Rowers, I'm getting ready to order

oars for the BHC. I calculated total oar length with Shaw and Tenney’s formula and it said I needed 6’6" oars. That just doesn’t sound right.Guideboatguy, what length are yours?

build your own?
Wooden Boat magazine has a nice article on how to build your own.

Might be the way to go if you’re experimenting with lengths.

Mine are 8 feet

– Last Updated: Dec-31-06 11:38 AM EST –

I looked at the instructions for figuring out oar length on that Shaw and Tenney site and something seems goofy. Using their formula, it tells me to use a really short oar too (6.25 feet). In addition, their stated leverage ratio doesn't even match the actual oar dimensions, but perhaps that was my mistake. In any case, it looks like their oars have a different ratio of inboard to outboard length than anything I've ever used. I'd guess that their "regular" oar style is designed for propelling rather heavy, cumbersome boats, not boats that have a bit of get-up and go.

My guide-boat oars are 8 feet long, and the distance from the tip of the handle to the oarlock pin is 24 inches (the oar handles overlap by 6 or 8 inches at the center of the stroke). Using Shaw and Tenney's specs, one of their "regular" oars with a 24-inch inboard length would have a total length of just 7.1 feet, which would probably work okay, but I doubt I'd like it as much.

I see that they also make oars of the Adirondack guide-boat style, but since these are square-ish in cross section for much of the length, I'm sure they will be more expensive (the big square design on the inboard side adds weight there which reduces the effort needed to lift the blades from the water). They also sell another model of square-loom oar, which perhaps can be customized to give the inboard/outboard dimensions you'd like. For that matter, you could probably ask them to customize the oarlock pin location on their regular oars too.

How wide is your Guideboat? The BHC
is 38".

Depends how you measure
I think the published maximum width is 38 or 38.5 inches, but that must be the hull itself because I just measured a width of 40 inches including the gunwales.

The width, including the gunwales, at the oarlocks for the center rowing station (these oarlocks are a couple feet rear of center) is 38.75 inches.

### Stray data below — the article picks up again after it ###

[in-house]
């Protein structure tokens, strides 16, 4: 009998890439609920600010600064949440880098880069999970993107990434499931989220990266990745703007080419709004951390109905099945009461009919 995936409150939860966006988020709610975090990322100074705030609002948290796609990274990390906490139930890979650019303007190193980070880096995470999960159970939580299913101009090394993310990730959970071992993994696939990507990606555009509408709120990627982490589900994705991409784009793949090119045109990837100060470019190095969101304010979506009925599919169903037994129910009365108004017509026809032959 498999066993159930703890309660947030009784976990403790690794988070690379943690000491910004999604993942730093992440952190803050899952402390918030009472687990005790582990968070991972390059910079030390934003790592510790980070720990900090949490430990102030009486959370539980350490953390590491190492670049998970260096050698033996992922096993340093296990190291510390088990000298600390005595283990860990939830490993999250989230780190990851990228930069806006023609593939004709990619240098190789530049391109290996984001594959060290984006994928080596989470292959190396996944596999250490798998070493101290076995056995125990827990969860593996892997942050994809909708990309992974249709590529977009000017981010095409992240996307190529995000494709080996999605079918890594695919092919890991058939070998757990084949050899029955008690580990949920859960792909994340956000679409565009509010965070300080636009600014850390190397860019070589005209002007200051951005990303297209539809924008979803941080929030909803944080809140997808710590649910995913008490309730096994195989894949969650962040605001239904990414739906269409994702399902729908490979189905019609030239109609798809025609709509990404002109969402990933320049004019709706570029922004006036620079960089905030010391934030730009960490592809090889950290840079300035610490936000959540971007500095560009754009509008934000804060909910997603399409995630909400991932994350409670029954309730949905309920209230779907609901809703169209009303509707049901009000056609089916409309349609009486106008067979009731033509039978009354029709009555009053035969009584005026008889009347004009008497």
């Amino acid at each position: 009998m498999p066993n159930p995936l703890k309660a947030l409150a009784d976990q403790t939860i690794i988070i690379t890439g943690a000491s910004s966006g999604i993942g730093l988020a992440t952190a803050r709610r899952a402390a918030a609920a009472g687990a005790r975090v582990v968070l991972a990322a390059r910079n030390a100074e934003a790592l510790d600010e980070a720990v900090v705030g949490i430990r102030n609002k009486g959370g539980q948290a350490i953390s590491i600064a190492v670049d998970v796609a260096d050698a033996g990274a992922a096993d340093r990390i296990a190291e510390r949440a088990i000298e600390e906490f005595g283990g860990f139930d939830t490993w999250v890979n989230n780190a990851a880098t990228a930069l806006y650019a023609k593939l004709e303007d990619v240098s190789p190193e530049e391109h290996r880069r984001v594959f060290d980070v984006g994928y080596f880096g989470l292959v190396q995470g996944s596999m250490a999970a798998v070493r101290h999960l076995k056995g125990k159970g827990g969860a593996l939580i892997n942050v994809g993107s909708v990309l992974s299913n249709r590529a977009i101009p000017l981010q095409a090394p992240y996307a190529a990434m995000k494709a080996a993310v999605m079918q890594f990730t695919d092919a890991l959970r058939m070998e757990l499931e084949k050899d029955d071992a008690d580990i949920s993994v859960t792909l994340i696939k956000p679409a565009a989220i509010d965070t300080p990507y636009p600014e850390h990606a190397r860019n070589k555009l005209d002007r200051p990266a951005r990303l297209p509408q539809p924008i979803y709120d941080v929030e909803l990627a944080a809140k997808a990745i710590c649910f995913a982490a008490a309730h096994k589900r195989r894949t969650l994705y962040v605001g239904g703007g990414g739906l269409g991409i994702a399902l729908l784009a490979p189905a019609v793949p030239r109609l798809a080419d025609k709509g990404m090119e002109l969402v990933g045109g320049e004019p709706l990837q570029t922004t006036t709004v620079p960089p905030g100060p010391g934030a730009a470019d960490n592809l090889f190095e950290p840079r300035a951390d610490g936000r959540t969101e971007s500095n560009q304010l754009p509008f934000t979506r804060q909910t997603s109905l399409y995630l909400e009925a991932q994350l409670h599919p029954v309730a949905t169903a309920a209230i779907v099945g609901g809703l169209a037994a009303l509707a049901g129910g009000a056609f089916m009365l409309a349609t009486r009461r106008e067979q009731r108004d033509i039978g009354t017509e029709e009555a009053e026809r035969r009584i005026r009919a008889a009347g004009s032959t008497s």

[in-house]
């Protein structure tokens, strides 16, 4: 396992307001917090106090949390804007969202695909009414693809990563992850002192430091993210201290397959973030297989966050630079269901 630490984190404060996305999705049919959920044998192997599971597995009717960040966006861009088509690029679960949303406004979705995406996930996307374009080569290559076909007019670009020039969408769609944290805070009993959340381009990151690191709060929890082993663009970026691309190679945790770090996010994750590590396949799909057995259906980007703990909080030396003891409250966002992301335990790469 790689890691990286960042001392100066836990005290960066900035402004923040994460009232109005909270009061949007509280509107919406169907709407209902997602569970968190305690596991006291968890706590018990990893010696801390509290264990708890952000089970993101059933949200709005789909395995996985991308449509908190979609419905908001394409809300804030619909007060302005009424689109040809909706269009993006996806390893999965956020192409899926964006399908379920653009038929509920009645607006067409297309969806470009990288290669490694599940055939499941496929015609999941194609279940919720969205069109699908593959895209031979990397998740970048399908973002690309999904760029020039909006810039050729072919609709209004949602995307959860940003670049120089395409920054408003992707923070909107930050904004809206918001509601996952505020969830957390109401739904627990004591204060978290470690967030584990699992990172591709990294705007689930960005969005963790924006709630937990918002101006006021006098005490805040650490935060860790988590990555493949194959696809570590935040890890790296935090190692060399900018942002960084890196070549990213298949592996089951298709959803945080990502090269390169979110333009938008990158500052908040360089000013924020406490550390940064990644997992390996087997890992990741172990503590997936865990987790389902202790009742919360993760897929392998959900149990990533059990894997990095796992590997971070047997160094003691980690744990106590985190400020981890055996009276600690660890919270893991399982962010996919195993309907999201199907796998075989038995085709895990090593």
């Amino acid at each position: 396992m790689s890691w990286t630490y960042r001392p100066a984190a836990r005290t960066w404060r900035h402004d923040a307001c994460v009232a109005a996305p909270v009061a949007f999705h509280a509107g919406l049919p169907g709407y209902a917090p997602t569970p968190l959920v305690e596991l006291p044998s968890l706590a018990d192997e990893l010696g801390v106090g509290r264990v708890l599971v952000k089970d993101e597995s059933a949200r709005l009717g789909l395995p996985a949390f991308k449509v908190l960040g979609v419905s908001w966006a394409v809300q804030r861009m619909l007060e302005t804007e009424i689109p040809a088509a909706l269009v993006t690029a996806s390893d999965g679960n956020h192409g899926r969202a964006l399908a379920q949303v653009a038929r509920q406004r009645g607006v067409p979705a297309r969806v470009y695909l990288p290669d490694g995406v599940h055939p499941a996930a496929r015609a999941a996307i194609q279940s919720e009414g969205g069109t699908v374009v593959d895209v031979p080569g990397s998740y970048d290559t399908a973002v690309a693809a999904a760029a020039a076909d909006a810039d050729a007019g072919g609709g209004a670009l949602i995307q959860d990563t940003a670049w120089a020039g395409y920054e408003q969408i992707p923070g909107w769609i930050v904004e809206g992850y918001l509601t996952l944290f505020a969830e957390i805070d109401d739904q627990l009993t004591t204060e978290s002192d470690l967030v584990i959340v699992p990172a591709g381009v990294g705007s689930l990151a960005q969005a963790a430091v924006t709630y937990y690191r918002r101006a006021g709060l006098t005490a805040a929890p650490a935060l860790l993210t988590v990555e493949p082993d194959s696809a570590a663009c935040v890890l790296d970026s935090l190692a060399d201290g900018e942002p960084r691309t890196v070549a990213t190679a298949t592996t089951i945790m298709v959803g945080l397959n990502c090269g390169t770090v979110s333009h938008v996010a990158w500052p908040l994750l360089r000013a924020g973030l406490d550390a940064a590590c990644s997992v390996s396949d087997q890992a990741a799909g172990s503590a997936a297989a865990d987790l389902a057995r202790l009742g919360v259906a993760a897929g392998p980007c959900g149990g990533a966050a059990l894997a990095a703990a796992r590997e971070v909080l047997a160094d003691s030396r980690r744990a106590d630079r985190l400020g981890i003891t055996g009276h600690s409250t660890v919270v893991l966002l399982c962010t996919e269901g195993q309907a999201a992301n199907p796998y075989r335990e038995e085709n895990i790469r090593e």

It sounds to me like your boat would handle the same oars I use. Having overlapping handles is not hard to get used to, but of course that’ll be up to you.

square looms
I do not think the square looms would be more expensive, as all the oars I have made, or seen made, started from a square or rectangular stock. If you wanted square or eight sided looms, it would actually save work.

2 spruce 2x8 and a few hours is

– Last Updated: Dec-31-06 8:50 PM EST –

worth $200. I'll give 'em a shot.
Another question. I see several suggested building methods where the board is ripped and then the blades glued back on. Why not make the oar out of one piece?
And 2 more : How long should the blades be and how wide?

7 feet and 38 inches
My other boat is 40 inches wide and I like the 7 footers best, but I often use the take a part 6.5 foot oars because they are easy to put in the trunk of the car.

here a good link to oar making instuctions:

You use several layers of wood glued together instead of one piece so it is less likely to warp.

I think this is why:

– Last Updated: Jan-01-07 11:33 AM EST –

I think they are more expensive because it's not a rectangular block of constant dimension, but it tapers on the outboard side of the oarlock. I've heard it's much less labor-intensive to create that taper with a lathe than a saw. Maybe that's because with square looms they saw the shaft AND cut it in a lathe (the corners are rounded off, and the end near the blade is round, and the handles are round). That means there are two shaping steps instead of just one. Maybe I've heard wrong, but what I've always heard is that square-loom oars cost more.

i like 7’
sevens are plenty powerful for a light boat like a canoe. i like mine pinned, guideboat style. i have short bolt-on removable “outriggers” that give a little more space between the oarlocks

[URL=<a href=“” TARGET="_new"></a>] the pictured oars are clunky cut-down (to 6’8") 8’s. my daughter was on the c of c rowing team so i set it up for her. she likes it!

i made a traditional pair of 8’s
for my skiff from plans by rd culler. they go from oval handles to square to oval to diamond sections at the tip. they were a LOT of work to carve. did you look at they have good info and prices.

Thanks for all the responses.
I should be able to make some with all these instructions.